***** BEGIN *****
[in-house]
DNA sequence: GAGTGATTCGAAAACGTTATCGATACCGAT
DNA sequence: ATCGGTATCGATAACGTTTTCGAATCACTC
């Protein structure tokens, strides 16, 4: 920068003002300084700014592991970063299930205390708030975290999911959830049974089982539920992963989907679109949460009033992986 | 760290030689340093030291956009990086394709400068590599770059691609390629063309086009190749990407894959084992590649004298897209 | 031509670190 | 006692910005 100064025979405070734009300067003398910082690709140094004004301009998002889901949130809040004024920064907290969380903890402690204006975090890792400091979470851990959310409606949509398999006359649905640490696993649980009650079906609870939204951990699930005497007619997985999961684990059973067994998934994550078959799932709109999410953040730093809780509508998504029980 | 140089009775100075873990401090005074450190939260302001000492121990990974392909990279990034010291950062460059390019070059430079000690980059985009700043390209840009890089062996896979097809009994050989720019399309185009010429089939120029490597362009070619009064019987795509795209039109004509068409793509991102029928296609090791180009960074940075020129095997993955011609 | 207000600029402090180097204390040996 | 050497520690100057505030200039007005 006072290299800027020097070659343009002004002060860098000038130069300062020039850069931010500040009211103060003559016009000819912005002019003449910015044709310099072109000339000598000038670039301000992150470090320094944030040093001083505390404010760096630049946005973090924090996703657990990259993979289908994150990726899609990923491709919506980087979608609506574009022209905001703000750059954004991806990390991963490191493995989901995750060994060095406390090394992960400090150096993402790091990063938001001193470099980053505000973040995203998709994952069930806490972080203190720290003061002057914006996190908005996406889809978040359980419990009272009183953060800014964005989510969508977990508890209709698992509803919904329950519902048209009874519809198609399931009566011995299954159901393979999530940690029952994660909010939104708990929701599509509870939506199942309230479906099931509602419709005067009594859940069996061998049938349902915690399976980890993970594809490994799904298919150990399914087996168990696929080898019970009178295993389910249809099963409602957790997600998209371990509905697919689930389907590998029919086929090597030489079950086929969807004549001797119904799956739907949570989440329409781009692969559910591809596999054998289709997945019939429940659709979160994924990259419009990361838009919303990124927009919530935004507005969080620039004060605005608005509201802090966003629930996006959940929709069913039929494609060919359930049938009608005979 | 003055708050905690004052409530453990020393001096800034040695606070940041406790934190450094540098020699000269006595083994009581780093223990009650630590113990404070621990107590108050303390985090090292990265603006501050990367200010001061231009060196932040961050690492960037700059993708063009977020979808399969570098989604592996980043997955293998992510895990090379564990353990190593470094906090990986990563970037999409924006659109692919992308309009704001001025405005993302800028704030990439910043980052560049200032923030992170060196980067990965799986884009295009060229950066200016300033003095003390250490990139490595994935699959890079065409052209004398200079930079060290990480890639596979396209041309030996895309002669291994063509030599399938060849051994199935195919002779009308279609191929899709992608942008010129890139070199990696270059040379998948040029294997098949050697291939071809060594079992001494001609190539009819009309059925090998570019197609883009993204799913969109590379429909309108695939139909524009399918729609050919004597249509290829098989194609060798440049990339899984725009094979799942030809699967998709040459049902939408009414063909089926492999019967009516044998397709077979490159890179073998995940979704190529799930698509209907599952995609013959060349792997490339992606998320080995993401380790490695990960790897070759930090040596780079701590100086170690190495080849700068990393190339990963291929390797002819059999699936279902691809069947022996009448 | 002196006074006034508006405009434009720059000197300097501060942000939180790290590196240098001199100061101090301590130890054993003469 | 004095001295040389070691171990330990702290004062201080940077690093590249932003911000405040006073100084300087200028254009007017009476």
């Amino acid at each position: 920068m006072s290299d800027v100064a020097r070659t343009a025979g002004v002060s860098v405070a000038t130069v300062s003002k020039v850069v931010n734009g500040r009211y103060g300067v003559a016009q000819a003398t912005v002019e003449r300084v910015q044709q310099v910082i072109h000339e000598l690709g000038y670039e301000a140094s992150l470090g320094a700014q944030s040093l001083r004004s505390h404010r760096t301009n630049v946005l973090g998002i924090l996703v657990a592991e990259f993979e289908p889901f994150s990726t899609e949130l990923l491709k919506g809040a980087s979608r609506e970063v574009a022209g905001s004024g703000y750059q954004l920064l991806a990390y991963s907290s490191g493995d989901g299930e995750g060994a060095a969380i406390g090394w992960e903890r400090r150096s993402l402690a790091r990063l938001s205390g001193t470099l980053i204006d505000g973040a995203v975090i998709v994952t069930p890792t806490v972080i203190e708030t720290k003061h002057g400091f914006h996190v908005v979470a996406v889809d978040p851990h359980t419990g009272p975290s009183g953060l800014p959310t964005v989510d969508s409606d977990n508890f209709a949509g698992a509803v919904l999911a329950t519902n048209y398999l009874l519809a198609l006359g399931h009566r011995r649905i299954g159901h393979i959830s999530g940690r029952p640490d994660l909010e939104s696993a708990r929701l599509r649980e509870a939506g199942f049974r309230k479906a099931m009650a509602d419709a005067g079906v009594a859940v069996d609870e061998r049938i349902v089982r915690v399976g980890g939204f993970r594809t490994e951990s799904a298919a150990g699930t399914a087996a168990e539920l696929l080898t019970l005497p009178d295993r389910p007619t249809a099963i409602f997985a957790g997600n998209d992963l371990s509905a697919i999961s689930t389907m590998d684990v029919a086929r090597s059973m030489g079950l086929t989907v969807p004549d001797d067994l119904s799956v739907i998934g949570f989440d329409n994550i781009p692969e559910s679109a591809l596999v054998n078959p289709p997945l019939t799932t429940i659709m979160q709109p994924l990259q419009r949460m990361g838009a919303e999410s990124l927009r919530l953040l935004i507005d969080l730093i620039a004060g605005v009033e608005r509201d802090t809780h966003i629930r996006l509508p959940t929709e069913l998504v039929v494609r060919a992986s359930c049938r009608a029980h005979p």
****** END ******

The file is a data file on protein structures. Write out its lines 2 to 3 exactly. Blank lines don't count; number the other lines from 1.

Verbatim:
DNA sequence: GAGTGATTCGAAAACGTTATCGATACCGAT
DNA sequence: ATCGGTATCGATAACGTTTTCGAATCACTC